The National Academies of Sciences, Engineering, and Medicine (NASEM), at the behest of the NIH, has impaneled an impressive committee of experts to evaluate current and future uses of population descriptors in genomic research. This is going to require a deeply challenging examination—a communal reckoning, really—of how terms like race, ethnicity, and ancestry are perceived by diverse stakeholders in the genomic research community and the public at large. It’s not only going to be a nuanced and challenging endeavor, but it’s going to be painful.
The legacy of distrust in racial and tribal communities arising from centuries of abusive treatment based on population differences is well known. But it’s not just the horrific and, by today’s standards, glaring historic atrocities that we need to confront. NIH and NASEM wisely recognize that, as a first step, we need to confront the far subtler and even more devious role that population descriptors continue to play in current health disparities and inequities among genetically different groups. Only then can we begin to assess if there are newer and better strategies for defining genetic variation that will advance a more ethical scientific framework.
When readers encounter words like “African”, “Asian”, or “European” in a journal article describing a genomic research project, how do they interpret the study findings? Does “Asian”, for example, include individuals with Sri Lankan or Indian heritage? Should journal editors require more descriptive explanation with geographic location terms when articles are submitted? Should IRBs likewise question the use of such terms in protocols? There is actually more genomic variation among the nations of the vast continent of Africa than between Africans and Eurasians, so in genome speak “African” is not a meaningful term.
Too often, genome researchers and program officials naively or casually endorse population descriptors that embolden racial or ethnic stereotypes. This practice needs to end, full stop. If it does not, those who labor in the critical field of gene discovery will bear responsibility for promoting, under the guise of science, beliefs that are neither biologically nor evolutionarily supported.
How might we develop a reproducibly reliable approach to describing genetic diversity in genomic studies—one that is culturally acceptable and can be implemented widely across a diverse range of research institutions? When clinical researchers identify a prospective participant as “Black” or “Non-Hispanic White”, or a research participant self-identifies as such, how does this labeling process influence downstream medical decisions? Could the labeling process actually harm a patient-participant?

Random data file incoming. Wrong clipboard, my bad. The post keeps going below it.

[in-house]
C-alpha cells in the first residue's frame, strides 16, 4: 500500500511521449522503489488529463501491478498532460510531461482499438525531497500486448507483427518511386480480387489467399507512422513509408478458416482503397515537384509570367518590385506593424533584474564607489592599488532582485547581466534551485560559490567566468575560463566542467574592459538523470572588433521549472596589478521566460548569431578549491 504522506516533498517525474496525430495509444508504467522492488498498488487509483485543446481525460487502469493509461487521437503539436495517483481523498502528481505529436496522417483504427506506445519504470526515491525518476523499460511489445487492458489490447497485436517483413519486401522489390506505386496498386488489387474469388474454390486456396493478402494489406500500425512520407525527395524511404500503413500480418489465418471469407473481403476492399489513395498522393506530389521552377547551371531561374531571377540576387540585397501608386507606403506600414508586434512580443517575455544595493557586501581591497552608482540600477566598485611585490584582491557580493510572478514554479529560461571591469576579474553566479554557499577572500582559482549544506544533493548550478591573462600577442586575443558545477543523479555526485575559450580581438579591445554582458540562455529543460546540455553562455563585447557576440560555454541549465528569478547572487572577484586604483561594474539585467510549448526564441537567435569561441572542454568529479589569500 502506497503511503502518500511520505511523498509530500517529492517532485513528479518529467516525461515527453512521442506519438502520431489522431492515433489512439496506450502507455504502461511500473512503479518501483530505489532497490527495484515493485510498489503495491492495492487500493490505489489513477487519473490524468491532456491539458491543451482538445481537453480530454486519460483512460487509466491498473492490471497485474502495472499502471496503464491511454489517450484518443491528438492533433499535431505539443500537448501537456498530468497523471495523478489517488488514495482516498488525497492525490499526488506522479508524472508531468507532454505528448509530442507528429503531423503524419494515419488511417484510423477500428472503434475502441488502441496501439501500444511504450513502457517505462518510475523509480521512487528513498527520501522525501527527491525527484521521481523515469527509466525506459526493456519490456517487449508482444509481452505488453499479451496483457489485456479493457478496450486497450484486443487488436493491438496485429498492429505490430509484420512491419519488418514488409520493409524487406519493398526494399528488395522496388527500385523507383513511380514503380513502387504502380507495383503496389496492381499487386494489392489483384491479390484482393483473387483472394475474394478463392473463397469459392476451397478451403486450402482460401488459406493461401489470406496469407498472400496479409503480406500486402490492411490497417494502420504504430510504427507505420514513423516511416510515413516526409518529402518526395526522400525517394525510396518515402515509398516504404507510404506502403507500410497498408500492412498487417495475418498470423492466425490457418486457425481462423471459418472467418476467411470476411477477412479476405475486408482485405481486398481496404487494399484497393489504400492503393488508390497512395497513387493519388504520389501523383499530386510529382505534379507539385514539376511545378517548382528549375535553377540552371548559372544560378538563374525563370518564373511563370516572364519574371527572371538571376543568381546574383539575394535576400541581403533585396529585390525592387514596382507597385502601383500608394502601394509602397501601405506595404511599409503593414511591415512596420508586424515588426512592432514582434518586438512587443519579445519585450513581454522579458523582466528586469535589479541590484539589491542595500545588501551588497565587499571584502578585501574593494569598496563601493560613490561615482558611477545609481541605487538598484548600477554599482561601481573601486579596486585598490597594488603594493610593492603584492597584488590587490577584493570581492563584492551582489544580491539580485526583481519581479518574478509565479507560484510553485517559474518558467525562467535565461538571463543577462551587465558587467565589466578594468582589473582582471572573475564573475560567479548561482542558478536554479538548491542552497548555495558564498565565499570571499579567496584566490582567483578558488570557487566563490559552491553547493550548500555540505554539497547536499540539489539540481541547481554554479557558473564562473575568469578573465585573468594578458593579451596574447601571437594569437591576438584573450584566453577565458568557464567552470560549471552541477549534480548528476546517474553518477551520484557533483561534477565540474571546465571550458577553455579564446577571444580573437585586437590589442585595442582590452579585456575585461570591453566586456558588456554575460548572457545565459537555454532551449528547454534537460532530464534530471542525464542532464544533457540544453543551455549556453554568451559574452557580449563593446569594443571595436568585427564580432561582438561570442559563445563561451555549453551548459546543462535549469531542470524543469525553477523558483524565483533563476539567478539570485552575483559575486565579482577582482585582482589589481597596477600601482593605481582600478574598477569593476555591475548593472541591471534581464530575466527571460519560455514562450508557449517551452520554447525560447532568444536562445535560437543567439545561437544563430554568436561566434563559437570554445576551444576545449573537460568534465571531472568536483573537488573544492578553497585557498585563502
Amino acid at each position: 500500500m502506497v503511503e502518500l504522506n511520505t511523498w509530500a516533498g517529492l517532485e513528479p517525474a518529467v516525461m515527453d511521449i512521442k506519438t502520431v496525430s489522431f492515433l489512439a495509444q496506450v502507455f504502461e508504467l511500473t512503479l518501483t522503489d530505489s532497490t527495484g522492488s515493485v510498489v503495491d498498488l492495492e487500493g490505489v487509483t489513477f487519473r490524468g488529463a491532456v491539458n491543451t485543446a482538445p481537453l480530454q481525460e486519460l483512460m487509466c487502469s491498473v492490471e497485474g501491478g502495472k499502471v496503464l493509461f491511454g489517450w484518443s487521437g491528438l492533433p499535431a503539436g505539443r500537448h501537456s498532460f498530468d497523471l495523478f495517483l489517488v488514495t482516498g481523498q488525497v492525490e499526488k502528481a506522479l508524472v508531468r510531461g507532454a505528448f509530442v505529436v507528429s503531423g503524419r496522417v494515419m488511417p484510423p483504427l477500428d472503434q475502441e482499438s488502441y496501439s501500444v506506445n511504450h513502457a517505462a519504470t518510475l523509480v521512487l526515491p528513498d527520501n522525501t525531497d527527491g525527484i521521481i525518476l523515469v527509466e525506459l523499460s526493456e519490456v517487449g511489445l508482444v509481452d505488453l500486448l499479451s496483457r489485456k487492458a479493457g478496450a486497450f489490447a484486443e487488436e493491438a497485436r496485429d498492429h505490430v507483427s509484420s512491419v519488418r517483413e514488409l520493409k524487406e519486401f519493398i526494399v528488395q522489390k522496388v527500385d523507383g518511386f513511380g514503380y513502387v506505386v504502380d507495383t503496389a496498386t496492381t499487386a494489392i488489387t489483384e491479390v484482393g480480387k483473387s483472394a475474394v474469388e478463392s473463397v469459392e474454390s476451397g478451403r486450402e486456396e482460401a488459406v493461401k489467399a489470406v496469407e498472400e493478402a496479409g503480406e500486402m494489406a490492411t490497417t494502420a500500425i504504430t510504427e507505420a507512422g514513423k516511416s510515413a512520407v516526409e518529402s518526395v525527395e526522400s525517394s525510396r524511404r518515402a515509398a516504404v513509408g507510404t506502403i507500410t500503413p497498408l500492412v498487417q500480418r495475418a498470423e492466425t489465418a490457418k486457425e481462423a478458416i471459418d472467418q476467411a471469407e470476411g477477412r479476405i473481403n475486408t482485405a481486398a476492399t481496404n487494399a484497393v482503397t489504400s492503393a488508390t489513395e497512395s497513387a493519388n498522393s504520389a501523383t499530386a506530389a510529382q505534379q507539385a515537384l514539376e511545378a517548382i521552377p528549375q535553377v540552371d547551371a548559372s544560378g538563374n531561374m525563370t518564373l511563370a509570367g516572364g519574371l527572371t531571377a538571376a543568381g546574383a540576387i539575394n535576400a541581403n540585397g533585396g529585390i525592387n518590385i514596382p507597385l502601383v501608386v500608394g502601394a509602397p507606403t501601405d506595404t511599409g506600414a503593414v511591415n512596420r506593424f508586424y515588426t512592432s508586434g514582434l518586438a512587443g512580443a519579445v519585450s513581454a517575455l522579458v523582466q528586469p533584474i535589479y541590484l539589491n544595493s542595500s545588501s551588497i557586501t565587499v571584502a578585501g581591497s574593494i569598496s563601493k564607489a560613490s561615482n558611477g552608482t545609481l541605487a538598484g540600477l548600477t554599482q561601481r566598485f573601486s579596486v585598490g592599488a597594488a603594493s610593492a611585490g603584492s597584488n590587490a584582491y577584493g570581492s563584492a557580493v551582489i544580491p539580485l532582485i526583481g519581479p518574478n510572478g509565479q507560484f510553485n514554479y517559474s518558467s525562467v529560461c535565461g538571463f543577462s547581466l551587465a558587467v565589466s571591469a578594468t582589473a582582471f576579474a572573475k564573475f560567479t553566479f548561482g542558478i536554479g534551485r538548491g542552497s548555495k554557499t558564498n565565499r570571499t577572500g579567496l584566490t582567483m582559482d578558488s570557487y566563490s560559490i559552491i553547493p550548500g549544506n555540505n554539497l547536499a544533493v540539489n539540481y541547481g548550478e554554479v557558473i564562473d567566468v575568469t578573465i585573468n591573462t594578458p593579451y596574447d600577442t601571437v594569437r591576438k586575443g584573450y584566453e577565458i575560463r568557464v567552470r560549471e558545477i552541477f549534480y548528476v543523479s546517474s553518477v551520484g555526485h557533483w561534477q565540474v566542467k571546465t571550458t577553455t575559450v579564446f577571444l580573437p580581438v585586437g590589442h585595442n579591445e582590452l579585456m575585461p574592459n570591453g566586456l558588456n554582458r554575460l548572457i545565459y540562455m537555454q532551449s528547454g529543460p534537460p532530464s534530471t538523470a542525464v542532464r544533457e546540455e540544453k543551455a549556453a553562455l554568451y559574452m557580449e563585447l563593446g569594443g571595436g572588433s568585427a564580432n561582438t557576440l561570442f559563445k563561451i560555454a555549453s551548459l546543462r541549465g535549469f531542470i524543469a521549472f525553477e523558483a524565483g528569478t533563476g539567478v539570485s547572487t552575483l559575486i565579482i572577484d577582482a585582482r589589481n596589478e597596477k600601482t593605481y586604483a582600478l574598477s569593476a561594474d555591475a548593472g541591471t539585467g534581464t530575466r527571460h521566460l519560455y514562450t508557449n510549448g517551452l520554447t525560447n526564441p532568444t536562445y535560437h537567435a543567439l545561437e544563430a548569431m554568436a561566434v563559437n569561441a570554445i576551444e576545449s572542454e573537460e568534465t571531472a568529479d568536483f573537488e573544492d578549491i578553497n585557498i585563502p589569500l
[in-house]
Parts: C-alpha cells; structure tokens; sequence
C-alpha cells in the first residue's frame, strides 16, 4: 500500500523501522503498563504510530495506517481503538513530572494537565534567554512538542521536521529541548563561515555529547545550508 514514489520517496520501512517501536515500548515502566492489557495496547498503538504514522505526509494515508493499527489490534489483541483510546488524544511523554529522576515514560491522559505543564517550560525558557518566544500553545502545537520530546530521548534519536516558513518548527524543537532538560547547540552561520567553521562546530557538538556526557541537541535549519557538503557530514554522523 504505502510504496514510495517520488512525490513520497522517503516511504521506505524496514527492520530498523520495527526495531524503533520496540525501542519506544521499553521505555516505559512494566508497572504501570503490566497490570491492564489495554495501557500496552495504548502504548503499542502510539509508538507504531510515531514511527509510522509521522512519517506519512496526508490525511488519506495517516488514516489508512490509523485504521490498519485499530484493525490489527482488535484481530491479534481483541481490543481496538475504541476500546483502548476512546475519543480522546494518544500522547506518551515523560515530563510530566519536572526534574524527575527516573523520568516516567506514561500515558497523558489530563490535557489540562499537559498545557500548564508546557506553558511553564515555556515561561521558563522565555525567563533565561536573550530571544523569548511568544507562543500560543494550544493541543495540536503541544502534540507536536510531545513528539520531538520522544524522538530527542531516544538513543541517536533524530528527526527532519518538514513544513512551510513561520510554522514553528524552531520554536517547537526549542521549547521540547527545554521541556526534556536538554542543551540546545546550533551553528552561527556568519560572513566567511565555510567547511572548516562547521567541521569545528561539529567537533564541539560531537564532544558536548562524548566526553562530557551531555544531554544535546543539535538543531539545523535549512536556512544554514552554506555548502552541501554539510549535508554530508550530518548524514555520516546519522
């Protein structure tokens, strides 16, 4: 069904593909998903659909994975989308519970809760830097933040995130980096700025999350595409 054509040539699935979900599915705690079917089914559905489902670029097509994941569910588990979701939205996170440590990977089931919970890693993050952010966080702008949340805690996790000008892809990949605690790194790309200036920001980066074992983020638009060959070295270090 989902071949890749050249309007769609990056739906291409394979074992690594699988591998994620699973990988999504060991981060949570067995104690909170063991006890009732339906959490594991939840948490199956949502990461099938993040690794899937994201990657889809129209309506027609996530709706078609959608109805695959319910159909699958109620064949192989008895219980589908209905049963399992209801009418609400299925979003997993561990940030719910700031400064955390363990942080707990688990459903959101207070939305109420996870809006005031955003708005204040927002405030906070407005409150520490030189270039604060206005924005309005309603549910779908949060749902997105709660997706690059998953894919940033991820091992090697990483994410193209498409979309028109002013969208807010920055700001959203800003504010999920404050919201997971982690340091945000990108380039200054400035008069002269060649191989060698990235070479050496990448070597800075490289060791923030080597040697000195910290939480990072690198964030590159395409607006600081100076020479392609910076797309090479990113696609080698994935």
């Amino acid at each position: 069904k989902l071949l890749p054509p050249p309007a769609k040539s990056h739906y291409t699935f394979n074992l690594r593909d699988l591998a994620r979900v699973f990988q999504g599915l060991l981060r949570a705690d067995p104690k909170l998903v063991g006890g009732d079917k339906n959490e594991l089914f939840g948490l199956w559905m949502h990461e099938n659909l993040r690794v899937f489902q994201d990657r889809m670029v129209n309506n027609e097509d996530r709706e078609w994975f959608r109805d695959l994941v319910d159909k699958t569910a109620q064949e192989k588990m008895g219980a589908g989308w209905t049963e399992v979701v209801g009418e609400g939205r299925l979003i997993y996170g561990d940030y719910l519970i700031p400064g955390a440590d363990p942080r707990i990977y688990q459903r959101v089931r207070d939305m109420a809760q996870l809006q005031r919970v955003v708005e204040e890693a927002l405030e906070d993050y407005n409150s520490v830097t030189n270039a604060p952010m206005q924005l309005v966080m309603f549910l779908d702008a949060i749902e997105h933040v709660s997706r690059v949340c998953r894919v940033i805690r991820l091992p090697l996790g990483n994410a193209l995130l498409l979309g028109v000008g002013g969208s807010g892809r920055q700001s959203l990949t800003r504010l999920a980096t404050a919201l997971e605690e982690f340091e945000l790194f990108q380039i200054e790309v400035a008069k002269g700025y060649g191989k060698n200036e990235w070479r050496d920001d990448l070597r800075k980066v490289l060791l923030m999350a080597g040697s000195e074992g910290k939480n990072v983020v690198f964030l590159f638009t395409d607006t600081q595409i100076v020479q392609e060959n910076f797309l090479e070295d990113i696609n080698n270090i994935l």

Take the case of A1C (glucose level) values, as an instructive example. It turns out that average A1C values differ between racial and ethnic groups; people of color tend to have higher average A1C than White people. So, if A1C level is an exclusionary criterion in a clinical trial, it has the potential to discriminate against people of color and disfavor their recruitment and enrollment. Investigators and IRBs need to understand this in order to facilitate ethical protocol design, as well as ethical study review and approval.
On April 4 the NASEM committee held its first substantive public meeting, hosting several prominent speakers with expertise in evolutionary and population genomics, sociology and bioethics. Several critical themes and questions emerged, among them:
- Understanding and treating individuals with complex diseases that contain multiple genomic variants, such as cancer and cardiovascular disease, requires consideration of population differences in some manner. Yet, “population” is not a common term in medical research, and we lack consensus on how to employ the term for purposes of sampling and analysis in genetic studies.
- Can or should we attempt to develop unified social conceptions of what it means to identify as part of a particular population? Could such consensus be achieved through population communal dialogue or public deliberation?
- Improving methods of collecting race and ethnicity data, while an initial step, will not improve science. More dedication and better methods of collecting social context data—including racial and ethnic identification stress, access to preventive medical care, clean air, and healthy food—is what it will take to really improve the science.
NASEM will be issuing a public report at the end of its inquiry. I know that I’m not alone in my excitement to see what it will say.
Carol Weil, JD, is an independent consultant in human research protections and Bioethics and an expert in the ethical, legal, and social implications of cancer and genetic/genomic research. She is a member of the Multi-Regional Clinical Trials Center of Harvard’s Return of Individual Results project team as well as the team’s subgroup on genomics. She is also a member of North Star Ethics Review Board, a non-profit IRB. From 2010-2021, she served as a program director for ethical and regulatory affairs at the US National Cancer Institute (NCI) where she advised research teams and policy officials on consent and data sharing strategies, biobank governance, community engagement initiatives, and approaches for disclosing research results and incidental findings. From 1999-2010 she was a compliance oversight coordinator and policy analyst at the US Office for Human Research Protections.
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